• mfbenson
    12 years ago

    I've had good luck with Febreeze Air Effects spray - it combines with free radicals hanging in the air and actually makes smells (from my cat's litter box, in this case) disappear. It doesn't have a strong smell of its own - just a very faint "mineral water" smell - that is, hardly any smell at all. When people visit my house and my cat comes out of hiding after 10 or 20 minutes they're always shocked: "you have a cat! but I didn't smell anything!" I haven't tried using it in the whole house (which, of course, the directions advise, the better to get you to use a whole lot and need to buy more) but it works great on a small room.

  • patty_cakes
    12 years ago

    Fabric softener is a great and natural smell. The last two times the house was being shown, I washed a load of clothes and put in a little extra fabric softener than usual, and put them in the dryer. When I came back 45 minutes later, it still had that pleasant, clean smell.

    Personally, I love the smell of baked chicken/turkey! It seems the buyers I get always come in the late afternoon. I might put a small 'cluck-cluck' in the oven next time!LOL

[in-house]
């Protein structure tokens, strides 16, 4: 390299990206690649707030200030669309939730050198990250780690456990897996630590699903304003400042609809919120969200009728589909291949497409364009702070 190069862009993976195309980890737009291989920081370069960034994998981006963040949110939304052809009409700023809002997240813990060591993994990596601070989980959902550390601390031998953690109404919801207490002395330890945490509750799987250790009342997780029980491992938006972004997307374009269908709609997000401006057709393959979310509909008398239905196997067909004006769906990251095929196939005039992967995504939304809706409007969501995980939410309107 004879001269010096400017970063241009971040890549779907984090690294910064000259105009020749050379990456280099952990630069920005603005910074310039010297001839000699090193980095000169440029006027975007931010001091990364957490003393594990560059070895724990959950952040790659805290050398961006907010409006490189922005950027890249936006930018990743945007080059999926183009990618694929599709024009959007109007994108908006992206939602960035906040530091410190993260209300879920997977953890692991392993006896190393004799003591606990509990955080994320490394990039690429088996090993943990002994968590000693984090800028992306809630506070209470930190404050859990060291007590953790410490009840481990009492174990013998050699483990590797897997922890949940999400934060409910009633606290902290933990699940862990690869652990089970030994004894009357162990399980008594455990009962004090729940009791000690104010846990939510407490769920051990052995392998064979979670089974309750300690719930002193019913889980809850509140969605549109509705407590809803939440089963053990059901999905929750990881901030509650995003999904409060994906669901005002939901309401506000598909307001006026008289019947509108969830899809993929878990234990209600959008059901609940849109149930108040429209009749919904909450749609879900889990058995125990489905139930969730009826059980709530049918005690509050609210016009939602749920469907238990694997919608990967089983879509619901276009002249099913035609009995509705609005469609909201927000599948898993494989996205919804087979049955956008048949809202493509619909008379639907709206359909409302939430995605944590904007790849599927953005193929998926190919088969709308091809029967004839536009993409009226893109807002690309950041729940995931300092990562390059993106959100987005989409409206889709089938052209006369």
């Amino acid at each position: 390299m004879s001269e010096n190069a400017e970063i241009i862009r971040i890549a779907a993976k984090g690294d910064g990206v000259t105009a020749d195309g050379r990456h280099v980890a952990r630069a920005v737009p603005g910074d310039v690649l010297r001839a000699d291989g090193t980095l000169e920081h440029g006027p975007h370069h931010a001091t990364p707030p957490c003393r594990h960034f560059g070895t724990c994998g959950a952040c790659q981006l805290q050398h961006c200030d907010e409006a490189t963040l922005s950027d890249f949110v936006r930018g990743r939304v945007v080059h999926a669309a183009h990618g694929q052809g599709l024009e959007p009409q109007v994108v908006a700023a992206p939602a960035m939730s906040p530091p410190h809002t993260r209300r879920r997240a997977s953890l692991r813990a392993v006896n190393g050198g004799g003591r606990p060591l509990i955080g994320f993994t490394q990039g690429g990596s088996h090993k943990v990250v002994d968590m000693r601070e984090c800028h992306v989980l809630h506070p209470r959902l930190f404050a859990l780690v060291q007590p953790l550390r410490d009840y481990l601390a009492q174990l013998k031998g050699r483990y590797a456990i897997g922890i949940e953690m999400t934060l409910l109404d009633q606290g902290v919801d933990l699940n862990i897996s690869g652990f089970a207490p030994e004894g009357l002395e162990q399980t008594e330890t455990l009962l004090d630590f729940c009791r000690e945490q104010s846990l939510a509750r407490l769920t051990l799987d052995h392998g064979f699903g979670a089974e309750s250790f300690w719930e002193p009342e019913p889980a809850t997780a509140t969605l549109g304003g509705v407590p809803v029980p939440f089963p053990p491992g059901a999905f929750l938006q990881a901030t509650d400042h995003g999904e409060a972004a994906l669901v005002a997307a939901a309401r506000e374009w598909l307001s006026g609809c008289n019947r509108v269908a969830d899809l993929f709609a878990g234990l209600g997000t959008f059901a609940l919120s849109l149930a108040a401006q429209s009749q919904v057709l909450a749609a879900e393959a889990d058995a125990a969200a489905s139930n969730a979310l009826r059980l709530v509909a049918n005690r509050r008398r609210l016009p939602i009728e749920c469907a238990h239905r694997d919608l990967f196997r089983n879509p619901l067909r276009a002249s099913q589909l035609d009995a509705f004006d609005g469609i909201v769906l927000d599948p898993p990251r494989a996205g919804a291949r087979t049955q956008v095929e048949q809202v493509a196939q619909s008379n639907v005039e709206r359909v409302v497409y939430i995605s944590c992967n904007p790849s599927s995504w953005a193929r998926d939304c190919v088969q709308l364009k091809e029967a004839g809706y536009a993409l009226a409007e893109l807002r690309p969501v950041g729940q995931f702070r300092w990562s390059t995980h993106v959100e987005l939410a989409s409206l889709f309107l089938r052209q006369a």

Lavender is my favorite if you really want a de-odorizer, but I have it in my head most people feel the home owner is trying to mask odors, especially if they see cats. I have two, one who will let himself be known by 'greeting' you at the front door, while the other hides in a cabinet. LOL

  • tauphidelt
    12 years ago

    ultraviolet, I'm not sure I got where you stand on those scented crystals? Could you be a little clearer in your opinion of them...

  • pkguy
    12 years ago

    I don't allow free radicals to hang around my house. I call the police right away to get them locked up.